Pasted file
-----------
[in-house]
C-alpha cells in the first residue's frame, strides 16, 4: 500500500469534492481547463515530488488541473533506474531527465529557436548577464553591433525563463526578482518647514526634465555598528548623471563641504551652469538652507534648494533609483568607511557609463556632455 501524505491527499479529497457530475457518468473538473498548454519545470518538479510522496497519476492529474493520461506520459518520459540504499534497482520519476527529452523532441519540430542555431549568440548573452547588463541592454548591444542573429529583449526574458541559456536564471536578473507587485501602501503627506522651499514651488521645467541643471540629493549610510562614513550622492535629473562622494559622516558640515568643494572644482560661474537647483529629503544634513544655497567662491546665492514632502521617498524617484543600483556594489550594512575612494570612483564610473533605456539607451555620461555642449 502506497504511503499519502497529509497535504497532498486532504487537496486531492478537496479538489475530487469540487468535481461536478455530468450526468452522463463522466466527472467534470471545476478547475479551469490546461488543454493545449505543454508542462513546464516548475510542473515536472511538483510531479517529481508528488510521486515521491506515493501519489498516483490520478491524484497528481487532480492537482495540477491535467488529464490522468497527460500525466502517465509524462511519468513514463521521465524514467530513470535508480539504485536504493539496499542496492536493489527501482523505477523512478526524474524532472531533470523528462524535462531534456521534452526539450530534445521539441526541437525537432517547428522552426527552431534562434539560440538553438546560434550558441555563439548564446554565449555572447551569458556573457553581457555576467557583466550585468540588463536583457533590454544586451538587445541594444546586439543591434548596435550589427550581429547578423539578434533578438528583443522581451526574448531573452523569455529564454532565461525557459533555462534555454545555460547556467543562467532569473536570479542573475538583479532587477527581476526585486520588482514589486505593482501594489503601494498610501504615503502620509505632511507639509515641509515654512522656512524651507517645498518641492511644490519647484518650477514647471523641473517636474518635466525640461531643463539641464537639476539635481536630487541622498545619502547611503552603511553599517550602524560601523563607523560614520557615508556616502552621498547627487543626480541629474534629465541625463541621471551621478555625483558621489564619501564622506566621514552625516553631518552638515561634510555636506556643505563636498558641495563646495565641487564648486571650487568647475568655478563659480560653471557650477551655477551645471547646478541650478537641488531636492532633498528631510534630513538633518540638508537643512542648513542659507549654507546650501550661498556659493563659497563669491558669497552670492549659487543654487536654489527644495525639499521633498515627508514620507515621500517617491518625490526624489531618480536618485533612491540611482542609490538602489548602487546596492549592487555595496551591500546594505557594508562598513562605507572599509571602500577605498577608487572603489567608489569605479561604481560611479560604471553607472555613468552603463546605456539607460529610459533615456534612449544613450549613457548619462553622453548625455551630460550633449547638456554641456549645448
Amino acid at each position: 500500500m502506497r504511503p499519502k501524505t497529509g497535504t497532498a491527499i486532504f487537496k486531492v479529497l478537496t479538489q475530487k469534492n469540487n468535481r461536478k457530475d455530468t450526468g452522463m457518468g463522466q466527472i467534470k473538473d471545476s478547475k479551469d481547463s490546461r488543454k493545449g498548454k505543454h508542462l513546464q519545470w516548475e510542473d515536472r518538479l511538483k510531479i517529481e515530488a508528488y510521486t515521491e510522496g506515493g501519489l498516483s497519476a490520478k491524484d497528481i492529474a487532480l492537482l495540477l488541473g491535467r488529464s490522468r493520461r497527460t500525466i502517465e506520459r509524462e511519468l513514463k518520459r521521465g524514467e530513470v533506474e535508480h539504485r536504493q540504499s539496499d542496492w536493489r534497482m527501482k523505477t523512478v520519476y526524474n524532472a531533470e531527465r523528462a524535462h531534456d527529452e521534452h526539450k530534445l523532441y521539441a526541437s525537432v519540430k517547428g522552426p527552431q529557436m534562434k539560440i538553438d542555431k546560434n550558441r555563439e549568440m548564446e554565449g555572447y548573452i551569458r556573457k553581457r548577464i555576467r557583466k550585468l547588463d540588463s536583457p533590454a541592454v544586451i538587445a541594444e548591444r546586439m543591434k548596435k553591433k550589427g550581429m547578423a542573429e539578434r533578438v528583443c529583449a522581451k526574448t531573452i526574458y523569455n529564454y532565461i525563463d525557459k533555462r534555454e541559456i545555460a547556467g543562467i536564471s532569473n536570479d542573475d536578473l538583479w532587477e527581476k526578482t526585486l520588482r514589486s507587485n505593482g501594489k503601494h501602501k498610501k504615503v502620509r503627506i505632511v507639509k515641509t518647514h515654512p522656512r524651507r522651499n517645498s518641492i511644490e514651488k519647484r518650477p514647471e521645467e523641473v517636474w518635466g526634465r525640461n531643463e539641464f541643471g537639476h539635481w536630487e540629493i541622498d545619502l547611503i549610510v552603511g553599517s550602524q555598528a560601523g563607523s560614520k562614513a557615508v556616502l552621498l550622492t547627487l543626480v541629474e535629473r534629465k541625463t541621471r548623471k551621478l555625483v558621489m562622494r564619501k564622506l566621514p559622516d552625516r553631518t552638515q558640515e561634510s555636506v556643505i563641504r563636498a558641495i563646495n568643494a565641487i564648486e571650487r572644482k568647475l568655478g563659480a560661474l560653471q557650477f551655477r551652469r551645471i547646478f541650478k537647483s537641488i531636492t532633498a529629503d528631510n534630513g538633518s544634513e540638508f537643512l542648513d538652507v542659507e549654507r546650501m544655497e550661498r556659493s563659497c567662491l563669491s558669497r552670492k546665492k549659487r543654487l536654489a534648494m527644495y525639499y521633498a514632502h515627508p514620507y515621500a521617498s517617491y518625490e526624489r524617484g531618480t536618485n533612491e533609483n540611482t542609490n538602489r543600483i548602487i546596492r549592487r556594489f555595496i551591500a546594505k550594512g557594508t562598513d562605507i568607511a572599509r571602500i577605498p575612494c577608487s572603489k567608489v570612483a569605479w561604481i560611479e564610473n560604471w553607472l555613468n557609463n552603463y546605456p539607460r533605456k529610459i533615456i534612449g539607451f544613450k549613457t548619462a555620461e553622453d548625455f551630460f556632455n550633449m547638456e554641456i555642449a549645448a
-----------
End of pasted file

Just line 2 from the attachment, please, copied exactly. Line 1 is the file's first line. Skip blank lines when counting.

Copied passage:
C-alpha cells in the first residue's frame, strides 16, 4: 500500500469534492481547463515530488488541473533506474531527465529557436548577464553591433525563463526578482518647514526634465555598528548623471563641504551652469538652507534648494533609483568607511557609463556632455 501524505491527499479529497457530475457518468473538473498548454519545470518538479510522496497519476492529474493520461506520459518520459540504499534497482520519476527529452523532441519540430542555431549568440548573452547588463541592454548591444542573429529583449526574458541559456536564471536578473507587485501602501503627506522651499514651488521645467541643471540629493549610510562614513550622492535629473562622494559622516558640515568643494572644482560661474537647483529629503544634513544655497567662491546665492514632502521617498524617484543600483556594489550594512575612494570612483564610473533605456539607451555620461555642449 502506497504511503499519502497529509497535504497532498486532504487537496486531492478537496479538489475530487469540487468535481461536478455530468450526468452522463463522466466527472467534470471545476478547475479551469490546461488543454493545449505543454508542462513546464516548475510542473515536472511538483510531479517529481508528488510521486515521491506515493501519489498516483490520478491524484497528481487532480492537482495540477491535467488529464490522468497527460500525466502517465509524462511519468513514463521521465524514467530513470535508480539504485536504493539496499542496492536493489527501482523505477523512478526524474524532472531533470523528462524535462531534456521534452526539450530534445521539441526541437525537432517547428522552426527552431534562434539560440538553438546560434550558441555563439548564446554565449555572447551569458556573457553581457555576467557583466550585468540588463536583457533590454544586451538587445541594444546586439543591434548596435550589427550581429547578423539578434533578438528583443522581451526574448531573452523569455529564454532565461525557459533555462534555454545555460547556467543562467532569473536570479542573475538583479532587477527581476526585486520588482514589486505593482501594489503601494498610501504615503502620509505632511507639509515641509515654512522656512524651507517645498518641492511644490519647484518650477514647471523641473517636474518635466525640461531643463539641464537639476539635481536630487541622498545619502547611503552603511553599517550602524560601523563607523560614520557615508556616502552621498547627487543626480541629474534629465541625463541621471551621478555625483558621489564619501564622506566621514552625516553631518552638515561634510555636506556643505563636498558641495563646495565641487564648486571650487568647475568655478563659480560653471557650477551655477551645471547646478541650478537641488531636492532633498528631510534630513538633518540638508537643512542648513542659507549654507546650501550661498556659493563659497563669491558669497552670492549659487543654487536654489527644495525639499521633498515627508514620507515621500517617491518625490526624489531618480536618485533612491540611482542609490538602489548602487546596492549592487555595496551591500546594505557594508562598513562605507572599509571602500577605498577608487572603489567608489569605479561604481560611479560604471553607472555613468552603463546605456539607460529610459533615456534612449544613450549613457548619462553622453548625455551630460550633449547638456554641456549645448